Many people on the verge of 65 have found that their pension funds are insufficient to secure a comfortable retirement yet have no right to continue working in order to make good the shortfall.
Terry Rooney MP, who is chair of the Committee, said that the current law, which enables employers to require staff to retire at 65, both discriminates against older workers and adds to the difficulties in which the pensions industry finds itself.
Mr Rooney commented: "There are an awful lot of people now reaching pension age who are finding that their pension pots are nothing like as big as they expected them to be. They get to a situation where the employer is able to sack them at 65 and no one else will take them on."
Currently, employers can release an employee without redundancy payments on their 65th birthday. Although employees have a right to ask to work beyond 65, employers need only consider rather than accede to the request.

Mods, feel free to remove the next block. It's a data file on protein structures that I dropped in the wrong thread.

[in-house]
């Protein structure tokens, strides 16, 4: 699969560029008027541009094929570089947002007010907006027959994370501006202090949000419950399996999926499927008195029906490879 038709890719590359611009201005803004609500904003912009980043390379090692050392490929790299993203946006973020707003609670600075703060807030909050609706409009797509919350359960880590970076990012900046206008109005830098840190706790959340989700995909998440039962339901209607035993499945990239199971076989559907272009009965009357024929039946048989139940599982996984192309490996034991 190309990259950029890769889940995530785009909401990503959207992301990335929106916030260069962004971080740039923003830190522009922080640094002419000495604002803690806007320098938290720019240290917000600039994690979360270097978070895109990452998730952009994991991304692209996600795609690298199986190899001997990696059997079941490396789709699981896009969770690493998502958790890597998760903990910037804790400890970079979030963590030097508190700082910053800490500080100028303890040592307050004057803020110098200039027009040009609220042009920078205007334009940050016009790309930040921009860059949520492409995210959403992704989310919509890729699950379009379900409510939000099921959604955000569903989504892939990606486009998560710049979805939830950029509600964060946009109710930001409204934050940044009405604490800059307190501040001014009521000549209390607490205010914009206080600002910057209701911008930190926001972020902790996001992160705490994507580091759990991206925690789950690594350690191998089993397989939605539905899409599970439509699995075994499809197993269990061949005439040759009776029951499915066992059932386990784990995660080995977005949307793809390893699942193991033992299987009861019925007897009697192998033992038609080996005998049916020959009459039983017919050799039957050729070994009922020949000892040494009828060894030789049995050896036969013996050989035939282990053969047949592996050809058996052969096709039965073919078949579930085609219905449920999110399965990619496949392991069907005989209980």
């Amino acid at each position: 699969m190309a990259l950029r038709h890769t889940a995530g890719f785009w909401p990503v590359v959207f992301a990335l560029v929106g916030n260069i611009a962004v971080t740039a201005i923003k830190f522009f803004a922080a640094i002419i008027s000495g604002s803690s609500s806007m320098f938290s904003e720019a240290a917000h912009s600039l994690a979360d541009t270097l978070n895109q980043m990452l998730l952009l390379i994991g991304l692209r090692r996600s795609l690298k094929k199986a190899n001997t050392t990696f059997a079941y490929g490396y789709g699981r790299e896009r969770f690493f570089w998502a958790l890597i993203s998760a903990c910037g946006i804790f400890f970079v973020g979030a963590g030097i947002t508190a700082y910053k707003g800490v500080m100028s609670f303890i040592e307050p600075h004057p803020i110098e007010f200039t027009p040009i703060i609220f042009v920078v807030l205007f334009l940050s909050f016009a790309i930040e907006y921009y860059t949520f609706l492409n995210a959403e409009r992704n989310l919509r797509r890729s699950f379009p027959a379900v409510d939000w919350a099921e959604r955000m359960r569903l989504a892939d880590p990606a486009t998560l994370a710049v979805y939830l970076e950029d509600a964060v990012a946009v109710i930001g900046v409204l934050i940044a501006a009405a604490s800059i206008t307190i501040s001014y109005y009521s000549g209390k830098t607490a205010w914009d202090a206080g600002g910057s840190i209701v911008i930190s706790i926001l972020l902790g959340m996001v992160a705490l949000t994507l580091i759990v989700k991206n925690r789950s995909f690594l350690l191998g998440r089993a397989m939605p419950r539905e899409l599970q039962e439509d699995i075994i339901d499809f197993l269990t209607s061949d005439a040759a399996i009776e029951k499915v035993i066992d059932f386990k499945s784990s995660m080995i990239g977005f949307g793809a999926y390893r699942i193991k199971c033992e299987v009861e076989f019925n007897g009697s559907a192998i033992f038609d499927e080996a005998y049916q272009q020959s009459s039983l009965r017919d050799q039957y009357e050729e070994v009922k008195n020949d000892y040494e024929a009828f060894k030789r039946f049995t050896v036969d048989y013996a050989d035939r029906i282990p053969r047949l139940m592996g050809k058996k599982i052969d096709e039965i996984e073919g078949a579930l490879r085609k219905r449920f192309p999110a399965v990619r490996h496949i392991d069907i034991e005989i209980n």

The Department for Work and Pensions has said that the default retirement age will not be reviewed until 2011.
Three years ago, the charity Age Concern contested the rules in the High Court on the basis that the regulations discriminate against older workers.
The test case was referred to the European Court of Justice, which judged that the UK's compulsory retirement at 65 did not contravene EU law provided the government could justify it. Later this year, the UK's High Court will be asked to rule on whether the default retirement age is indeed justifiable and legitimate.
Michelle Mitchell, charity director of Age Concern and Help the Aged, claimed that seven out of ten companies have policies of compulsory retirement at 65.
She said: "The government should scrap a piece of legislation that is at odds with the needs of an ageing society and the economy."
Scrap right to enforce retirement at 65, says Committee.